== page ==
Dublin: it isn't that ugly

Dublin: it isn't that ugly

Postby Boyler » Sun Mar 27, 2005 9:48 pm

I may be only 15, but I think Dublin is a nice looking city. OK, it isn't Paris, Rome, Vienna etc but it has it's own charm and beauty. I hate hearing Irish people, especially Dubliners, describe Dublin as a "smelly dump". There are, unfortunately, some terrible "developments" in the city but they are nothing compared to those in Brest, France. Don't get me wrong, the people there are friendly and helpful but I, personally, don't like the look of the city. I'm sure it was a handsome city before World War 2 but it is anything but now. I hope that this thread will start some interesting conversion. Hope I didn't offend any French people!
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Re: Dublin: it isn't that ugly

Postby Boyler » Sun Mar 27, 2005 10:09 pm

I'd like to know what visitors to Dublin think of the city. Many of my cousins from America and England think O'Connell St. is beautiful.
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Re: Dublin: it isn't that ugly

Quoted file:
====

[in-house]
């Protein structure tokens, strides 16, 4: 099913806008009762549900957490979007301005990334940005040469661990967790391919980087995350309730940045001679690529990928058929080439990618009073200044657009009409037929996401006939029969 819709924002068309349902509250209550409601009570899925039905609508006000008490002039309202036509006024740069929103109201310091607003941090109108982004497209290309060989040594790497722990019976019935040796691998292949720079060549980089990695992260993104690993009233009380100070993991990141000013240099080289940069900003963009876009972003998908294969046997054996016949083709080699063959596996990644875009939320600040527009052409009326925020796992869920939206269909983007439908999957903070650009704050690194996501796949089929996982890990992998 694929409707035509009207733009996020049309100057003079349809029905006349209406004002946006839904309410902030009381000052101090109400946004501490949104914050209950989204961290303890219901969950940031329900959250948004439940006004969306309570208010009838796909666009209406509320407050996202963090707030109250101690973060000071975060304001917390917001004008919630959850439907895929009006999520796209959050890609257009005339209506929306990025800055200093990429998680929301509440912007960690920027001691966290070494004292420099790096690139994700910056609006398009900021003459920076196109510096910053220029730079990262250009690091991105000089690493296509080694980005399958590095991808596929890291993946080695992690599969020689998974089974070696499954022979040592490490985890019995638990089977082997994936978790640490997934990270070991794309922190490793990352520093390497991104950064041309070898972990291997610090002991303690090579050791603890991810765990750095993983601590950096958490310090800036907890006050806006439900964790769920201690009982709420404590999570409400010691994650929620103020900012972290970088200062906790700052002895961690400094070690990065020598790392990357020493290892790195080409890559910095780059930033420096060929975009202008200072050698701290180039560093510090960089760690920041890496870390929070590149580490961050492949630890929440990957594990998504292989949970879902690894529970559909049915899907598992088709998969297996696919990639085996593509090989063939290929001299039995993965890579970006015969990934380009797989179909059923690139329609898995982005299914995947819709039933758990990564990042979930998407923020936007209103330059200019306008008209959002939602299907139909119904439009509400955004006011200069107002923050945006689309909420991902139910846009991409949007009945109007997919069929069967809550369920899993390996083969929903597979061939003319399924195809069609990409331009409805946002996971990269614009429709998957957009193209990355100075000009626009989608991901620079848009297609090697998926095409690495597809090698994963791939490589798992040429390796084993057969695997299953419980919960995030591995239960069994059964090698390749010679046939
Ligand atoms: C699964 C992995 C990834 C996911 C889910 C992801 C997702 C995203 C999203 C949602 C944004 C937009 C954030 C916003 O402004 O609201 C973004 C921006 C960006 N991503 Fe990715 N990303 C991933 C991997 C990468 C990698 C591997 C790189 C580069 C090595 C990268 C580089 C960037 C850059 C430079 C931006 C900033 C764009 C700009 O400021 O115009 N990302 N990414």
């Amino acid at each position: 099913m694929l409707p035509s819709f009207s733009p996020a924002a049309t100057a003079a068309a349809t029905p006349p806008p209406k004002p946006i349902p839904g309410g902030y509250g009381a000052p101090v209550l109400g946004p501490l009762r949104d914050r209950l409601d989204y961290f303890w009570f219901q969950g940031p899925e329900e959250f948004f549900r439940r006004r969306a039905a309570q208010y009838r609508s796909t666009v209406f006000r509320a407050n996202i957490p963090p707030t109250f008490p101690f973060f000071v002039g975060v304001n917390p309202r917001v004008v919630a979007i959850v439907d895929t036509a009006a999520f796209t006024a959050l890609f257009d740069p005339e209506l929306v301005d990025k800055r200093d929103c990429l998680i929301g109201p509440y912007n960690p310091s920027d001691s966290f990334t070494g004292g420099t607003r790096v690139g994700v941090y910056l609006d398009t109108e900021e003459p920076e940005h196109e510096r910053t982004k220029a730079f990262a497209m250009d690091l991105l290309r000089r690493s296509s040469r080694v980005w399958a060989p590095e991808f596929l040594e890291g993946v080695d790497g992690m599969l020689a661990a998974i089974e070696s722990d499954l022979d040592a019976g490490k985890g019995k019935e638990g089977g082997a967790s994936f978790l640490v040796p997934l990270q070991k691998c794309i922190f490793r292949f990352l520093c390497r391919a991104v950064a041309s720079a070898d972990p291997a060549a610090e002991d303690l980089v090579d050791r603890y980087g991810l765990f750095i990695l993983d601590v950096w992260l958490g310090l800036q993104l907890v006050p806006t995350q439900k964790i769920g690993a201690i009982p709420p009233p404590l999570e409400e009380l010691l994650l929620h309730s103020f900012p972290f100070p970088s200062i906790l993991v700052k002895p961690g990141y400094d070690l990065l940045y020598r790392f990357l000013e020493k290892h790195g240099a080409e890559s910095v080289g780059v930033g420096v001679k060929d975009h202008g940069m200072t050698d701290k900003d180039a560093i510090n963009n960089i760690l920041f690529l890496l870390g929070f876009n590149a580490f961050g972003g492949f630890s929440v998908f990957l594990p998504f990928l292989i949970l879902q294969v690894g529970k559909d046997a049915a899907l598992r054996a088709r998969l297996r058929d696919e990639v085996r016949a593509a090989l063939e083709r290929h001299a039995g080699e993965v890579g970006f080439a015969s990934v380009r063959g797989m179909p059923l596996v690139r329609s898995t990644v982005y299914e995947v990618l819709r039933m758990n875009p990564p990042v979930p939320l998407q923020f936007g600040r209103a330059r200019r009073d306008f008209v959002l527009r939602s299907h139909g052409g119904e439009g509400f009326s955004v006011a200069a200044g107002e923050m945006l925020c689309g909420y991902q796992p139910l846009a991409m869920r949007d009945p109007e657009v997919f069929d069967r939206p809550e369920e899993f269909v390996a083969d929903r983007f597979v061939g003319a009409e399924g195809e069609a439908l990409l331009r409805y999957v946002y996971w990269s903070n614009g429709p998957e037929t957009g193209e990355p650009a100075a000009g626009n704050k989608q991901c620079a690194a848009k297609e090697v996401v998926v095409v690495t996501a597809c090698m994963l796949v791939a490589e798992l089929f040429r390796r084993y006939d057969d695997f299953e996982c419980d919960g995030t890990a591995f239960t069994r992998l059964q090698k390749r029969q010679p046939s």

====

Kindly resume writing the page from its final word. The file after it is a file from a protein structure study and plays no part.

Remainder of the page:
Postby PVC King » Sun Mar 27, 2005 11:35 pm

Boyler there is book called the destruction of Dublin by Frank McDonald which catalogues a lot of the mistakes made in Dublin, according to Frank McDonald Dublin in 1960 was along with Edinburgh two of the finest architecturally intact Cities in Northern Europe. Unfortunately a lot has happened since and a lot of people as a result have become very cynical that one of the finer cities architecturally has become ordinary and a victim of extremely poor hygene standards.

If you search the forums you will see many perfect streetscapes where only a church or institutional building now remains, in many cases a lot of the Georgian housing taken down was left derelict for years and became filled with rubbish and inhabited by lifes more unfortunates. Although things are improving the pace of improvement could be a lot faster and that is where most of the complaints come from I feel.